The sentence last quoted points to the propriety of the judgment here questioned. It was Lina and Edith Wake Danziger, the beneficiaries under the judgment, who withdrew the fund prior to the noticing of appellant's appeal therefrom and paid a portion thereof over to respondent's assignee. The appellant's complaint so alleges. At the time of such withdrawal, and in the absence of a stay of execution, the Danzigers were entitled to the fund under the authorities above cited. In the absence of a stay, it was only upon a reversal of the judgment on appeal that appellant was in a position to again make claim to the fund. However, upon such [6 Cal.2d 109] reversal of the judgment, the obligation to make restitution of the fund, whether or not withdrawn in compliance with the rule of court covering such withdrawals, was peculiar to and rested solely upon the beneficiaries of the judgment who had withdrawn the same. In the absence of fraud, and the trial court found against appellant on this issue, the respondent as recipient of a portion of the fund from the Danzigers, withdrawn by the latter at a time when it was adjudged to be their property, is not required to restore the same or its equivalent to the appellant. The mere fact that at one time respondent, through its assignee Bean, was a claimant to a part of the fund, places it in no different legal position, in our opinion, than any other third person to whom the Danzigers may have paid over a portion of the withdrawn fund. As stated above, Bean by waiving all claim to the fund and surrendering his right of appeal from the judgment awarding it to the Danzigers, furnished ample consideration for the payment to him.
The case of Garrett v. Jensen, 44 Cal.App. 99 [186 P. 156], involved litigation between a widow and minor heir over the proceeds of an insurance policy which had been deposited in court by the insurance company and the rival claimants thereto interpleaded. The fund was adjudged to belong to the minor who, through his guardian, came into the possession of the greater part thereof after a stay of execution had expired and prior to the widow's appeal from the judgment. A portion of the fund was then paid by the guardian to an attorney named Lady who had formerly appeared for the insurance company but who thereafter assisted the guardian in obtaining the fund. Upon appeal, the judgment was reversed and the widow was adjudged to be entitled to the fund. She thereupon brought an action naming as defendants, among others, the guardian of the minor, who had received the money, and Lady, to whom the guardian had paid over a portion thereof. The latter defendant alone resided in Los Angeles County wherein the action was commenced. If said defendant was a necessary party or if the complaint stated a cause of action against him, the action was properly commenced in the county of his residence; otherwise a change of venue was proper. In affirming the order granting such change of venue, it was held that the complaint failed to state [6 Cal.2d 110] a cause of action against Lady and that he was not a necessary party defendant. The opinion declares:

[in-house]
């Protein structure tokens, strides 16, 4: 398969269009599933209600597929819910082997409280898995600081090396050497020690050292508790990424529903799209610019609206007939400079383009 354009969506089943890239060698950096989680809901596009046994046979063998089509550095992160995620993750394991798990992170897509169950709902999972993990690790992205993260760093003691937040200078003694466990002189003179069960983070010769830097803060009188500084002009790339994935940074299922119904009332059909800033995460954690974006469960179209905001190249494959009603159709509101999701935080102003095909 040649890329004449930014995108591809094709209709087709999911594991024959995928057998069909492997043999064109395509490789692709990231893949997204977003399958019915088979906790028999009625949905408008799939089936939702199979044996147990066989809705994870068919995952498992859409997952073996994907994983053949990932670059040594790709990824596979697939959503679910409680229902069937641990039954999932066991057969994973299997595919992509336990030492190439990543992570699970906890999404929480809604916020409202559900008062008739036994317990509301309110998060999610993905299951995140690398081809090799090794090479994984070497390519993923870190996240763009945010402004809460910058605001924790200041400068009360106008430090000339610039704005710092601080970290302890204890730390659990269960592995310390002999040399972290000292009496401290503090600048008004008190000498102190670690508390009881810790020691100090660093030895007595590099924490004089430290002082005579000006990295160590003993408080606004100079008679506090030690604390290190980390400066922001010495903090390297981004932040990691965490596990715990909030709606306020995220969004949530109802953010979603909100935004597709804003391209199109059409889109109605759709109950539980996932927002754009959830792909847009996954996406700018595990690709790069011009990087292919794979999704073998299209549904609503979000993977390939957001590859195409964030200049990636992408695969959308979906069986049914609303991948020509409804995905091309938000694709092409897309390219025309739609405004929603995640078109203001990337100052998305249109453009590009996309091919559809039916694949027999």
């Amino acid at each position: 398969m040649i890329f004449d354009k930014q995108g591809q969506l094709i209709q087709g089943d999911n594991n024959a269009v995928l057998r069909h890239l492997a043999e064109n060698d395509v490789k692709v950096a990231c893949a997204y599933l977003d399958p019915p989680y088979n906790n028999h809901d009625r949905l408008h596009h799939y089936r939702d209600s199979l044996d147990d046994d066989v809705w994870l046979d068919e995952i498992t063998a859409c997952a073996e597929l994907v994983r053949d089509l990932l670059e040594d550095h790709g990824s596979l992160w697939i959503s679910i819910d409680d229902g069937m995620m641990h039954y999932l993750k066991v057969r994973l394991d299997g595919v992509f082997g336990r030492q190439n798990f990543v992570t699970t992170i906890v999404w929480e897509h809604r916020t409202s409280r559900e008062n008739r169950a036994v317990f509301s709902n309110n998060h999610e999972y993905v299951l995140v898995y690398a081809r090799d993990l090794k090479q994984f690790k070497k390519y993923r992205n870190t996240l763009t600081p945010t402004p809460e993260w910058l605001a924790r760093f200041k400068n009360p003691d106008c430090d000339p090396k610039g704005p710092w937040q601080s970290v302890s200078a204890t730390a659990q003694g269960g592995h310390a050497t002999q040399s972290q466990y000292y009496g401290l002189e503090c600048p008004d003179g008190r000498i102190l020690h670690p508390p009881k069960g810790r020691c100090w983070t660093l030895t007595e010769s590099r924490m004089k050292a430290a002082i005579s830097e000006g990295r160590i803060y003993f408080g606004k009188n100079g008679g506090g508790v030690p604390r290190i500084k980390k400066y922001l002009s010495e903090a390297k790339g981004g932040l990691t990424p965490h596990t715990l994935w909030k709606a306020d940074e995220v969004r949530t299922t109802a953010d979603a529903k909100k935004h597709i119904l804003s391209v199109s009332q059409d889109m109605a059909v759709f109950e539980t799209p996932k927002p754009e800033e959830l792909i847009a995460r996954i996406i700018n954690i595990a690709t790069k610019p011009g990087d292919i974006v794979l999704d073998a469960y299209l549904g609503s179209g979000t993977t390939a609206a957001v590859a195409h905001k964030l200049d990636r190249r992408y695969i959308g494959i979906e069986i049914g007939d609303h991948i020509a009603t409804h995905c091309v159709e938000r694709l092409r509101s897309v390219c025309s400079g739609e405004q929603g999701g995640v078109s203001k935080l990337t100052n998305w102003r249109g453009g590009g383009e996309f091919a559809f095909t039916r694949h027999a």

"If, on December 23, 1915--the day on which all the transactions were had that eventuated in the payment of the money by the county treasurer to the guardian of the minor--the latter was entitled to the possession of the money, then Lady's participation in those transactions was not wrongful or illegal. A judgment adjudging the minor to be entitled to the money had been entered; the stay of execution upon that judgment had expired ...; and no appeal from the judgment had as yet been taken. There is no room, therefore, for the claim that, at the time when the money was received by the guardian, proceedings on the judgment had been suspended by any appeal therefrom, or that, at that time, supersedeas might issue to prevent an enforcement of the judgment in favor of the minor. The order of the court directing the county treasurer to pay the money to the guardian was, under the circumstances, a proper proceeding for the enforcement of the judgment that had been given and made in the minor's favor. At the time when, on order of the court, the money was paid by the county treasurer to the guardian, there was a legal right in the minor to demand and receive it, or to enforce payment of it by some suitable method for enforcing the judgment that had been given and made in his favor. Doubtless the reversal of the judgment by the District Court of Appeal gave plaintiff a right or cause of action against the minor or his guardian. But that was a newly created right. It was a right created by the reversal of the judgment of the trial court and the entry of a new judgment--a judgment in favor of plaintiff, the widow of the insured, as directed by the District Court of Appeal. The reversal created a legal obligation on the part of the minor or his guardian to restore what the plaintiff here had lost by reason of the erroneous judgment of the trial court in that action. But the payment of the money to defendant Jensen, as the guardian of the minor, before plaintiff had taken any appeal from the judgment, was legal, and the reversal of that judgment did not have a retrospective operation so as to make void that which was lawful when done. ...